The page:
UDSM, Acacia seal pact to improve engineering sector

16Feb 2017
The Guardian Reporter
The Guardian
UDSM, Acacia seal pact to improve engineering sector

THE University of Dar es Salaam (UDSM) has signed a renewed Memorandum of Understanding (MoU) with Acacia Mining that would support 52 students and staff to improve the quality of engineering in the sector.

Speaking shortly before signing the MoU on Tuesday in Dar es Salaam, Deo Mwanyika, Acacia Vice President (Corporate Affairs), said there were a number of aspects that the company and the university were partnering in.

He mentioned some of aspects as a two-year practical work experience for second and third year students, funding for university laboratory equipment, sponsorship of Postgraduate Mining/Mineral Process Engineering students and bursary for six students.

He said the two year practical work experience for the mentioned students in the chemical and Mining engineering department in various fields of significance to Tanzania’s development agenda in relation to the mining sector.

Mwanyika congratulated the first 52 students who will be part of the programme and asked them to apply the knowledge and experience gained from practical training for development of Tanzania.

He further said: “Acacia is committing more than 22m/- for purchase of laboratory equipment, student site visits and practical experience at its mine sites and help to supervise final year students on their project work.”

“This support, exposure and experience are critical to our students, the future professional workforce of our country. Acacia creates that solid foundation one needs for their career”, he said.

Under the two-year Mou, he said the company has for the new study year allocated 6 scholarships for students at CoET.

Mwanyika noted that education was an important factor for economic development, even though most students were not in a position to pay for their tertiary education due to lack of funds.

“As Tanzania’s leader in the mining sector, the firm is committed to further increasing its investment in higher education,” he assured.

He urged students at UDSM and other institutions of higher learning in Tanzania to realise that they were a honoured lot, having access to education that was a distant dream to many others in the country.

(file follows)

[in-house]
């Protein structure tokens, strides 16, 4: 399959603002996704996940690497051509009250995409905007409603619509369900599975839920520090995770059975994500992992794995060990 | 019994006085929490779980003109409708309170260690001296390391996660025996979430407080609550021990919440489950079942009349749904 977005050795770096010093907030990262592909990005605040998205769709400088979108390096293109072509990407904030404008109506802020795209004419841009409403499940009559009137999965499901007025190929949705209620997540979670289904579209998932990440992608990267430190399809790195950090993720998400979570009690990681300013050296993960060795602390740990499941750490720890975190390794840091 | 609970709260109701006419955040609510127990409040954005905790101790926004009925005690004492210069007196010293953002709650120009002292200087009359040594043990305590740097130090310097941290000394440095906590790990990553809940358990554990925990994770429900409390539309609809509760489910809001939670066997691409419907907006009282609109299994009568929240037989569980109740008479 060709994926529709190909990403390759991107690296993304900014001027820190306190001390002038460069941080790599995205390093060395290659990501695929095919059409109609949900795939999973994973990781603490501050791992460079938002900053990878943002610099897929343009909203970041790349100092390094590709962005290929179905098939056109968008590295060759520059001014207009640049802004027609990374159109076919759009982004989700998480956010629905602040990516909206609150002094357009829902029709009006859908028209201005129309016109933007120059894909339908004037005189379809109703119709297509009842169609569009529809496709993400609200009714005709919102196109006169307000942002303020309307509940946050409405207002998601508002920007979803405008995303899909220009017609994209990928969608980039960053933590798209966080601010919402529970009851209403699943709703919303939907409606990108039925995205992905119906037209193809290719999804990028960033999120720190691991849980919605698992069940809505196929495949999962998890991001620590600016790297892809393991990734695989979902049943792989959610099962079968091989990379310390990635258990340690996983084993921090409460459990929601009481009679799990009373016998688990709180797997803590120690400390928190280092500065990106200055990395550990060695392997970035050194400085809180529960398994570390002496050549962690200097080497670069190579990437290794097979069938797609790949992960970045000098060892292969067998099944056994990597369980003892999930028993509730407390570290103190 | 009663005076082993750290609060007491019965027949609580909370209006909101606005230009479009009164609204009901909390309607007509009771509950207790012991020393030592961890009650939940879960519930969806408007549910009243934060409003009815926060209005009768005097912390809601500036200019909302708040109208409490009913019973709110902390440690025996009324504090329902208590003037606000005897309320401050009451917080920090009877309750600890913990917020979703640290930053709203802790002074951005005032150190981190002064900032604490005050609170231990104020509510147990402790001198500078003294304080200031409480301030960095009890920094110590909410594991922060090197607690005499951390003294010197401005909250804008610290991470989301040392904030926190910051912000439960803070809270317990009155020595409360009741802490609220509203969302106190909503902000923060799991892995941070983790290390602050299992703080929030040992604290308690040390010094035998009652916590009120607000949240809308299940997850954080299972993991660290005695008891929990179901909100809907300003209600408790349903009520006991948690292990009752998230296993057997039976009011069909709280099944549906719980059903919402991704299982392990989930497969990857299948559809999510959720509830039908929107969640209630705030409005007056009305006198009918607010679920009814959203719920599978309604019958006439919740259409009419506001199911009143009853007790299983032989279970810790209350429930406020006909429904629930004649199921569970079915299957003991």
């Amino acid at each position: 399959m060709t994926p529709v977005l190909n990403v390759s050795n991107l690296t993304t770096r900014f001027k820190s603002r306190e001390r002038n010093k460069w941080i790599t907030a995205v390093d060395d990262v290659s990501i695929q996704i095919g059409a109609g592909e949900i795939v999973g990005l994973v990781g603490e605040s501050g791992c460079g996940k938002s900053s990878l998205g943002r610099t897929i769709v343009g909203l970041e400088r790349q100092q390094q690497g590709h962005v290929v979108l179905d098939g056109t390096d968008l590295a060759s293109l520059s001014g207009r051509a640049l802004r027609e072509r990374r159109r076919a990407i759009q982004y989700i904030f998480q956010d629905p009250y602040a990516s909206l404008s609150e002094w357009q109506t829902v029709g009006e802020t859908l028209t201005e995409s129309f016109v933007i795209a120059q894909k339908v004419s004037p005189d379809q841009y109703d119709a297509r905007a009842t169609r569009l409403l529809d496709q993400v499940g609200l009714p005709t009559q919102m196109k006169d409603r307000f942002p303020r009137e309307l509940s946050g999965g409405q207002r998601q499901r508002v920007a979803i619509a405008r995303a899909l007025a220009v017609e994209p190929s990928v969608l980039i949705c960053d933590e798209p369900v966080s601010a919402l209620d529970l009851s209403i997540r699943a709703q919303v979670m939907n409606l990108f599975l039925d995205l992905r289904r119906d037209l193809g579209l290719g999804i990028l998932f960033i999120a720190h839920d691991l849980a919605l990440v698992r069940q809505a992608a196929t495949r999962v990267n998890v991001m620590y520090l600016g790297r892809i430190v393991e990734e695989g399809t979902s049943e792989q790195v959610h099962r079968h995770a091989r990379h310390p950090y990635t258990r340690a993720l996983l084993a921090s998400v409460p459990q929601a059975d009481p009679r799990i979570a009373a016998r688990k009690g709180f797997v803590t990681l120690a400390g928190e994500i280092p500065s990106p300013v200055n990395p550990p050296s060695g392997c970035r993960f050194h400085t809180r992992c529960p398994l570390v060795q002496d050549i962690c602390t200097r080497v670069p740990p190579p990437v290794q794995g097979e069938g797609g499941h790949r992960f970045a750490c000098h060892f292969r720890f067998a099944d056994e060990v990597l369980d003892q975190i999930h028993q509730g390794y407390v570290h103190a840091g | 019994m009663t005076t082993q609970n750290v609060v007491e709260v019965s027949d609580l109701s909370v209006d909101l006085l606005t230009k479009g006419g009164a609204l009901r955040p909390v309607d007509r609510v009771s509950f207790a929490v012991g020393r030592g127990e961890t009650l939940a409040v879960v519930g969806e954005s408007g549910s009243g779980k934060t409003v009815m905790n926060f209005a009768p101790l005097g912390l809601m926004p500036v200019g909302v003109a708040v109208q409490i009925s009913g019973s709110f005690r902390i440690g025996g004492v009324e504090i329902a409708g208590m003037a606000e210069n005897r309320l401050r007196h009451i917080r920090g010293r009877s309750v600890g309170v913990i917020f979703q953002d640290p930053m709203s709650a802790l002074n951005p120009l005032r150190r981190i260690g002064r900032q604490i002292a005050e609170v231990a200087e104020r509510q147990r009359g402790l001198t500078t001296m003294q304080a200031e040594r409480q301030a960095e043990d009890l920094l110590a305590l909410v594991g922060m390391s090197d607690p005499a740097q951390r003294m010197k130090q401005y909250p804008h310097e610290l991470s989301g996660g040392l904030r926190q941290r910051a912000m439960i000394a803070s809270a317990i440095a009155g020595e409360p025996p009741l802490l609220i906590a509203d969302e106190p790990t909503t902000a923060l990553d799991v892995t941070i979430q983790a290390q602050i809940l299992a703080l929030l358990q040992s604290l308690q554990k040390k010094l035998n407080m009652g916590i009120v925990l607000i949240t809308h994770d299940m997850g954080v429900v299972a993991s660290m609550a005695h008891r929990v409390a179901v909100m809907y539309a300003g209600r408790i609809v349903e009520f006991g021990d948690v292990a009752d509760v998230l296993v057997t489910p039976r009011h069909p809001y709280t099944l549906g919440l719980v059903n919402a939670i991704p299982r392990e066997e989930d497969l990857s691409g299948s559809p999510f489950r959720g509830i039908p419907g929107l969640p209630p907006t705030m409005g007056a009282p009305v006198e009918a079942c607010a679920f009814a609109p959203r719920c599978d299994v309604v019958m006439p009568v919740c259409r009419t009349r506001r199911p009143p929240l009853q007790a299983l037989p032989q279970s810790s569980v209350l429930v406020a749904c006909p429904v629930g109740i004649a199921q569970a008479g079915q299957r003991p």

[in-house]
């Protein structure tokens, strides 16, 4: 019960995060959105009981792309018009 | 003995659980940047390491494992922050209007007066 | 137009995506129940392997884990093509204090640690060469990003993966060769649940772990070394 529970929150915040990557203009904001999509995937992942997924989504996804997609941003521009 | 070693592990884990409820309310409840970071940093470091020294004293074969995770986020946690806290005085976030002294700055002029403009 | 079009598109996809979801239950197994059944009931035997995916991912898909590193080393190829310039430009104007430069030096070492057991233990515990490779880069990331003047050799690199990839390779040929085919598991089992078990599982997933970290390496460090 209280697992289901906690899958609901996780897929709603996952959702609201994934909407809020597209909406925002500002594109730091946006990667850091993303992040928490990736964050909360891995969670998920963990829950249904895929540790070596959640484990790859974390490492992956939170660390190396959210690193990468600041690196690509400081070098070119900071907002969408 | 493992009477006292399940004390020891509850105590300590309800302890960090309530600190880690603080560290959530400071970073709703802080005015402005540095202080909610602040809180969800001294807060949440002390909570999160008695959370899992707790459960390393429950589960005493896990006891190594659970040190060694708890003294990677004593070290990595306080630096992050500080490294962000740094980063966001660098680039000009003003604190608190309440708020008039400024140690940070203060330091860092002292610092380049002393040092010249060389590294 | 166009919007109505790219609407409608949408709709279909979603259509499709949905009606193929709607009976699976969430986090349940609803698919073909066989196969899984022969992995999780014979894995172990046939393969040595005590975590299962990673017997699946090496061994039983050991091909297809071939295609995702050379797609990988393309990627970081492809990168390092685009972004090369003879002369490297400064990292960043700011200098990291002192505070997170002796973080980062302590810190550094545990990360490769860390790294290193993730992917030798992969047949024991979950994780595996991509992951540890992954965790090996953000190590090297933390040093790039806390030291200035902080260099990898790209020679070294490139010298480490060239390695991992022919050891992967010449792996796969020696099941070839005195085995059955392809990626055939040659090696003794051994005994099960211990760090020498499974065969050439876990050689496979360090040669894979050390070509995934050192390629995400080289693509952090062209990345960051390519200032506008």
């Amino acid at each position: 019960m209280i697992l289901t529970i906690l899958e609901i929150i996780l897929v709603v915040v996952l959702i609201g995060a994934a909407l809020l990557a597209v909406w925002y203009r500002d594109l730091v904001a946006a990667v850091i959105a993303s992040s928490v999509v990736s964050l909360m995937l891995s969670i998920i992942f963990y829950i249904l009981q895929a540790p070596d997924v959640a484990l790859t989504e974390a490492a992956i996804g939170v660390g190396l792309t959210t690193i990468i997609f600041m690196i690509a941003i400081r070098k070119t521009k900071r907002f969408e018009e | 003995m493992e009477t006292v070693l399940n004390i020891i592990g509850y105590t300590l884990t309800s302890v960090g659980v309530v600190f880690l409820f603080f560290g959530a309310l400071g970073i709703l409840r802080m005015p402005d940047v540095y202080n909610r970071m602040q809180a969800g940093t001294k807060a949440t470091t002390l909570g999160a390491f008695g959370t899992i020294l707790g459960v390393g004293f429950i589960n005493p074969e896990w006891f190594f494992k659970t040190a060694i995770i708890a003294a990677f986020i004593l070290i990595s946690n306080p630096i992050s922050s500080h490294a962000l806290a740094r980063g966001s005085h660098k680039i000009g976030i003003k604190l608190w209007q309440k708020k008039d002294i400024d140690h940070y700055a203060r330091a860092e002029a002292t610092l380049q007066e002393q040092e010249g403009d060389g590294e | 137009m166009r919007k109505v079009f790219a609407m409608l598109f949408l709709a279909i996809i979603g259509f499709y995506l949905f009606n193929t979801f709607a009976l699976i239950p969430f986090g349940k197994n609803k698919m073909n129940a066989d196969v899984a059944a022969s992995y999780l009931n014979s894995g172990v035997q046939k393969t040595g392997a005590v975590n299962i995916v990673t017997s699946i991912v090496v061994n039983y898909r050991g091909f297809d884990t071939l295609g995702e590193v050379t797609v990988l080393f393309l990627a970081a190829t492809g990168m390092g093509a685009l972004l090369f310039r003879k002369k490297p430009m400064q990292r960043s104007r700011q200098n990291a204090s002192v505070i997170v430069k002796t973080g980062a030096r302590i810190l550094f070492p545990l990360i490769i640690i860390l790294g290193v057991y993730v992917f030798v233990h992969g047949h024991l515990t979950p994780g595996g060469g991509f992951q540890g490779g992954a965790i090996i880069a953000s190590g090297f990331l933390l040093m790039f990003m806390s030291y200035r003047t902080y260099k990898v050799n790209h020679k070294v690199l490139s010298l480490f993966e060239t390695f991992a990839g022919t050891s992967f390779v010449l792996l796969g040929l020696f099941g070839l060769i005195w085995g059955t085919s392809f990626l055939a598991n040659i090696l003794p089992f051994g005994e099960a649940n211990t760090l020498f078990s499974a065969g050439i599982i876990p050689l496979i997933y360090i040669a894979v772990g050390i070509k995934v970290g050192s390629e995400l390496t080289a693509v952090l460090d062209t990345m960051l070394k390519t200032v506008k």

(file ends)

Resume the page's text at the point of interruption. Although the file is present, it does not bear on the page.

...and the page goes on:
“Whoever will be a beneficiary of Acacia’s internship and scholarship programmes in the next two years will have a responsibility to give back to our community and country by imparting the knowledge gained,” he said.

The firm has run the scholarship programme with UDSM since 2009, which supported top undergraduate students and offered scholarships to academic staff to pursue postgraduate studies.

For his part, the Principal of the College of Engineering and Technology (CoET) Prof Ignas Rubaratuka, said the support from Acacia had focused on practical training, industrial oriented student projects and provision of engineering and design and modeling software.

The don said the university, through CoET, has always been seeking to forge a productive and constructive partnership with the industry for the mutual benefit of all.

Prof Rubaratuka said the collaboration between UDSM and Acacia Mining was exemplary and which they were proud of and needed to be consolidated in order to continue training mining engineers.

“This is a huge obligation that if left alone, without support from companies such as Acacia, we can hardly make any meaningful contributions as it is understood all over the world that training of engineers is an expensive though necessary undertaking,” he said.

He added that most of the time universities were obliged to seek partnerships with the industry and tended to orient their training to solve problems of the industry so as to attract it to fund their activities which eventually benefitted the industry.

He said some graduates from mining programmes had secured employment in various countries such as Australia, South Sudan, Mali, Ghana, South America and South Africa.
He noted that one of the objectives of the MoU that had not been fully realised to the satisfaction of both sides was the component of staff training.

Like any other organisation, the University was constantly striving to train younger staff as part of its succession plan.

“You will agree with me that the quality of the graduates will depend partly on the quality of instructors that the university engages. We are committed to this and any funds set aside for training will be used only for this purpose,” he concluded.

Top Stories